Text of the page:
Holiday spirit can be overinflated

It’s time for the holidays. Christmas, yes, and all that comes with it. It’s not really a holiday anymore so much as an economic and cultural event. Like the Roaring 20s, but for our credit card bill. Or like the Great Depression, but in reference to our actual depression. It’s not like the good old… Read More →

Your turn Player Two

Right about now parents across Christendom receive handwritten notes from their children explaining what they’d like for Christmas. Ostensibly these lists are for Santa Claus, but everybody knows Santa has helpers. Most of them are clerks at a store within driving distance. I’m kidding, of course. Santa’s real helpers are faceless Amazon drones that document… Read More →

Architecture that holds up

Last night I hosted my radio show at the newly restored Hibbing High School auditorium. Workers spent months renovating this town’s “castle in the woods. Now it looks as resplendent as when it first opened nearly a century ago. I can assure you that words did the scene no justice. Some high school auditoriums are… Read More →

More smoke than fire: Election 2018 on the Iron Range

For much of 2018, we labored under the premise that Northern Minnesota’s 8th District might be the pivotal race in all of the nation. This would be the place that single-handedly decided whether Democrats or Republicans would control the U.S. House of Representatives. In visions of late night counting and recounting, the eyes of America… Read More →

Vote local; it matters most of all

Every day the children board the school bus. Begrudgingly, perhaps, but they go. We drive to work, quickly or slowly, depending on our enthusiasm and/or punctuality. People walk the streets, gathering in coffee shops and gas stations to jaw over the day’s news. At dusk, the parks and trails. By night we find the theaters,… Read More →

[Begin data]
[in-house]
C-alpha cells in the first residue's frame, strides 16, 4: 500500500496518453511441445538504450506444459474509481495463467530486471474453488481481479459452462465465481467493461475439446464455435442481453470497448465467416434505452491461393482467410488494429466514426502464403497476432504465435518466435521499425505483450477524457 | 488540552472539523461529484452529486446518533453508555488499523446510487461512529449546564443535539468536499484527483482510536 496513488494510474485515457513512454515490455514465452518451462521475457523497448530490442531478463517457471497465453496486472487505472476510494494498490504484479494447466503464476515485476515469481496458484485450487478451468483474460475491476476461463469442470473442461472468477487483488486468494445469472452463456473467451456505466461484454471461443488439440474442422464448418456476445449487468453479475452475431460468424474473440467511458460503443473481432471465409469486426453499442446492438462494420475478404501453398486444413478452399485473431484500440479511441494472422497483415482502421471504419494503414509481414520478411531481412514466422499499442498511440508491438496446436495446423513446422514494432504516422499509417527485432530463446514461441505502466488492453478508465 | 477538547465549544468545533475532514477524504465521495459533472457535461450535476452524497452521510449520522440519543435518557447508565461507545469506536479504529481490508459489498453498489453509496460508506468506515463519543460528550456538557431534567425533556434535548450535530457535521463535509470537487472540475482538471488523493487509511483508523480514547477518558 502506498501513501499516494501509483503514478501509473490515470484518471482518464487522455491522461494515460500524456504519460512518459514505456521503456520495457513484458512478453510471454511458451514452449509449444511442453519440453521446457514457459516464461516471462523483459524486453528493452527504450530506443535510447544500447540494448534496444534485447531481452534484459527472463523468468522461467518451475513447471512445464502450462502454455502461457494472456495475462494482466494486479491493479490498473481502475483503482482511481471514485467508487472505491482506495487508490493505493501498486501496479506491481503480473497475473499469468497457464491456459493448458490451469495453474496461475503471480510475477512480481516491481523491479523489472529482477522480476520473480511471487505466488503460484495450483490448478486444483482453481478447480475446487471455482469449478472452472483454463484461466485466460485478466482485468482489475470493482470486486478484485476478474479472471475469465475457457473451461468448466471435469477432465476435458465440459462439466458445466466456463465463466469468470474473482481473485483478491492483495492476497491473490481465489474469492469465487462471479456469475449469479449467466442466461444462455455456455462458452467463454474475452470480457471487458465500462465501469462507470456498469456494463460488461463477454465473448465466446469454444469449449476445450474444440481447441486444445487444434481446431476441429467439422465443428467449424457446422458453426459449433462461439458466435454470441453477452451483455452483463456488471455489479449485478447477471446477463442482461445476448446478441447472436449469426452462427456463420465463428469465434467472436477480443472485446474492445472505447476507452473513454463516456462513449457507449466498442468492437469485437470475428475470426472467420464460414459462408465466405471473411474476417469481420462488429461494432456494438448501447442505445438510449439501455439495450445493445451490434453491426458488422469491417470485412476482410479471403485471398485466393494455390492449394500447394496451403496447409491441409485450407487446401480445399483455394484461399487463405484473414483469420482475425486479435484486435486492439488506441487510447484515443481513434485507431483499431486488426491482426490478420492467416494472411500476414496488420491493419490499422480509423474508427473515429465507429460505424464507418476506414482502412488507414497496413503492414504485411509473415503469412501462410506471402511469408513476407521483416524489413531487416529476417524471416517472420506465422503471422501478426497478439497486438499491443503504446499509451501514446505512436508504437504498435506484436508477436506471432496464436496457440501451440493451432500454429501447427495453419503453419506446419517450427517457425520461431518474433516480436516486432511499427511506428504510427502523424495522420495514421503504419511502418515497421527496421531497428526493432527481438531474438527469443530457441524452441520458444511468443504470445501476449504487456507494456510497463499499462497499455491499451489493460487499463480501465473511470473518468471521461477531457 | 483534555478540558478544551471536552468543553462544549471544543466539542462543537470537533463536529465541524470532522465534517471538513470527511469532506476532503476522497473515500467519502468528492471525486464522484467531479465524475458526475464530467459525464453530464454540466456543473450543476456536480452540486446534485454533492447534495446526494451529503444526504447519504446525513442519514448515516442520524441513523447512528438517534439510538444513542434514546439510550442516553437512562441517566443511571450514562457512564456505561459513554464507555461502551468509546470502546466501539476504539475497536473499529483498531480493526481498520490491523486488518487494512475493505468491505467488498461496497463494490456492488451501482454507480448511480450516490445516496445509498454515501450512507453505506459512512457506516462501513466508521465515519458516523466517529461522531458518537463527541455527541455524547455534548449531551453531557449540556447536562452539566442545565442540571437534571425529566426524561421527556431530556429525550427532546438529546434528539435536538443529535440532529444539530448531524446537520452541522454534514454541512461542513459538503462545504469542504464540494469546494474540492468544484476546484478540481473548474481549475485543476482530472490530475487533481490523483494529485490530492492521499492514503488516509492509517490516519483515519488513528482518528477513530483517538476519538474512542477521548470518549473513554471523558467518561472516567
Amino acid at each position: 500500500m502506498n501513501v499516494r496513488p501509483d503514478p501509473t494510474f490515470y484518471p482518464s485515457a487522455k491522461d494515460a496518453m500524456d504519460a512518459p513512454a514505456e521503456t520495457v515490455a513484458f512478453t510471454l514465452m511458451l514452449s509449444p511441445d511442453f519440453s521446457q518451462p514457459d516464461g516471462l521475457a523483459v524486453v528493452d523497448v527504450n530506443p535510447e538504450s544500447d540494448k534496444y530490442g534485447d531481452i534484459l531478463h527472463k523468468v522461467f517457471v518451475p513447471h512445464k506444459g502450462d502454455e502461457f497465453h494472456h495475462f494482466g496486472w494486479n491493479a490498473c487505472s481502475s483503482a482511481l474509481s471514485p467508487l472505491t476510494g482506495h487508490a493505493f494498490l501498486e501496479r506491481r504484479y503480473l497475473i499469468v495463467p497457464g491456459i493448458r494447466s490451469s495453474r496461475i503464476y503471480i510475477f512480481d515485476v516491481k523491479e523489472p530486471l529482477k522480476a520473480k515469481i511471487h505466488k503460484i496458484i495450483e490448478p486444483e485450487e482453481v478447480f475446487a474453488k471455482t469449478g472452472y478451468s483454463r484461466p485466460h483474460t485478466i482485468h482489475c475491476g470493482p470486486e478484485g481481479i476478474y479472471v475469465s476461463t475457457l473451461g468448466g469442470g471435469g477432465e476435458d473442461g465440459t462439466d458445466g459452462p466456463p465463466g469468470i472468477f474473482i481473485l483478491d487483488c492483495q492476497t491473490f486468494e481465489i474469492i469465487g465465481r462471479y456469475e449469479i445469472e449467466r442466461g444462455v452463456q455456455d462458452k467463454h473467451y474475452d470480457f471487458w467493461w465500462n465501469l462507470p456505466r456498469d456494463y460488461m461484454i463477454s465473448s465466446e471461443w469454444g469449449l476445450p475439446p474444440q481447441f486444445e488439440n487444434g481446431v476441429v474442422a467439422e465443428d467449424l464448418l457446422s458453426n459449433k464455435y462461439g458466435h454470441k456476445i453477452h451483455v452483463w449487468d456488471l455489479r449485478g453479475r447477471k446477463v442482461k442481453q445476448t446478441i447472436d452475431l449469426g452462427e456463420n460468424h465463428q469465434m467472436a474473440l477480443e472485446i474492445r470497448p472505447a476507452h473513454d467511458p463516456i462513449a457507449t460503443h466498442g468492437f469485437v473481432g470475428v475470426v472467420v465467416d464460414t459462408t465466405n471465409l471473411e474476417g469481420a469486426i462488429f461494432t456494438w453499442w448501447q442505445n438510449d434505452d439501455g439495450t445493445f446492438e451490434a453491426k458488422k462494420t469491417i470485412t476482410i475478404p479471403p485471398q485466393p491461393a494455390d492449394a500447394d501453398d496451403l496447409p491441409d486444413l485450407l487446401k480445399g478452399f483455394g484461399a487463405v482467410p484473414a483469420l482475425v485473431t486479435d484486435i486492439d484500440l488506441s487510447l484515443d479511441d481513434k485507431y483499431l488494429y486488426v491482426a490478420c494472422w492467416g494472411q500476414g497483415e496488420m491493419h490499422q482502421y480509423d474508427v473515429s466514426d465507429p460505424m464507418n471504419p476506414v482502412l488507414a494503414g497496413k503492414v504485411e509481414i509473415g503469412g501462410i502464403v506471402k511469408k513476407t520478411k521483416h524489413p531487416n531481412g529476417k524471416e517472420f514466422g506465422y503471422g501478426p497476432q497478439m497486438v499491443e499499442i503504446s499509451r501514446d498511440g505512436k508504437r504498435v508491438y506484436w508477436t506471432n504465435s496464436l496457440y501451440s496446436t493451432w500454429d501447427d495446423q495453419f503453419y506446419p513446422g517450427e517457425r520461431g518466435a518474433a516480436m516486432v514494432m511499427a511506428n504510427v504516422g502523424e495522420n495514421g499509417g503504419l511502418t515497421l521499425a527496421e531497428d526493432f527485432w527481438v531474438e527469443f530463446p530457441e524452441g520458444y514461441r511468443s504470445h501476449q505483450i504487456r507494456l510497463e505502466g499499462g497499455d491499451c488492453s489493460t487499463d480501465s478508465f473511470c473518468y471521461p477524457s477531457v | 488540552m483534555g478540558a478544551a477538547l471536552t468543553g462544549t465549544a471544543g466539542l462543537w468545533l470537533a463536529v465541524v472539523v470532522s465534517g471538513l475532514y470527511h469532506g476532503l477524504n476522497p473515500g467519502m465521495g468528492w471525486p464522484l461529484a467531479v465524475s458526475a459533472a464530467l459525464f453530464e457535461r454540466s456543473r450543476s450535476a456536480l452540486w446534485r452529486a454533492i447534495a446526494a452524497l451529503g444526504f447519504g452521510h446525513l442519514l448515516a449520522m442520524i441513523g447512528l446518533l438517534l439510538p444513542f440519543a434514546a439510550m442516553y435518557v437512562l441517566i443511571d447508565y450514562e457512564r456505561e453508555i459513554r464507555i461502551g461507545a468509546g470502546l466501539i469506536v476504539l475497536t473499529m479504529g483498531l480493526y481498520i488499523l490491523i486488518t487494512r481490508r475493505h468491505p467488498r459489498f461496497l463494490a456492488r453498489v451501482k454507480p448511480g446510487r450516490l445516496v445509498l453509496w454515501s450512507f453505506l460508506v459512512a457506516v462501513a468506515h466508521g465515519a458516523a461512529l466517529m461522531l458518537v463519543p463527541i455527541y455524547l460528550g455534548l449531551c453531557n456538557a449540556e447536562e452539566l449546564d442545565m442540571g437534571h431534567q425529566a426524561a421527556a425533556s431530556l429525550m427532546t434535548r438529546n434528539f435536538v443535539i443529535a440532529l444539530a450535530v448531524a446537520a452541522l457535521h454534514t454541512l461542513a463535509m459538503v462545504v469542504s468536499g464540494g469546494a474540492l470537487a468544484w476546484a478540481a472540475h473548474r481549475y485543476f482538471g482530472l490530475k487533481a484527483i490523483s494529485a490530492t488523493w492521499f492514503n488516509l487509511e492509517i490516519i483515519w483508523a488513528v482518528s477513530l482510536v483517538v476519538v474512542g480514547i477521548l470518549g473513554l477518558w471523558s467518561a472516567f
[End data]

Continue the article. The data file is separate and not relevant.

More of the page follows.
Unloading baggage aboard the Wienermobile

Thirty years ago I was in second grade at the old Forbes Elementary school on St. Louis County Highway 7. My family ran a junkyard out of a trailer house in Zim, Minnesota. That year I won the Weekly Reader National Invention contest. My winning invention was a set of seat belt covers. Colorful pictures… Read More →

Whirling West on a metal bird

“Travel is fatal to prejudice, bigotry, and narrow-mindedness, and many of our people need it sorely on these accounts. Broad, wholesome, charitable views of men and things cannot be acquired by vegetating in one little corner of the earth all one’s lifetime.” ~ Mark Twain, “The Innocents Abroad” I live in the woods of Northern… Read More →

Trivia battle offers game show thrills

I’ve always had a love-hate relationship with game shows. On one hand, I like believing that I’m smarter than people on TV. That’s really the only bar to clear to stay happy in modern society. You just have to stay off those brainiac channels like PBS or Animal Planet. On the other hand, game shows… Read More →

Reading coded language of Iron Range landscape

The youngest parts of the Mesabi Iron Range are the century-old towns spotted along its back like so many pimples. The geology, the nature and even human occupation go back millennia. Nevertheless, most people who live here see “local history” as a mysterious narrative that begins suddenly during the Grover Cleveland Administration. It’s not hard… Read More →

Mapping new world, new climate

We learn in history class about the search for the fabled Northwest Passage. This coveted sea route between the East Indies and Europe promised untold riches to explorers and traders of the 17th, 18th and 19th Centuries. They searched the Great Lakes, cut inland through Lake Vermilion, forging West. Always these aquatic prospectors crashed headlong… Read More →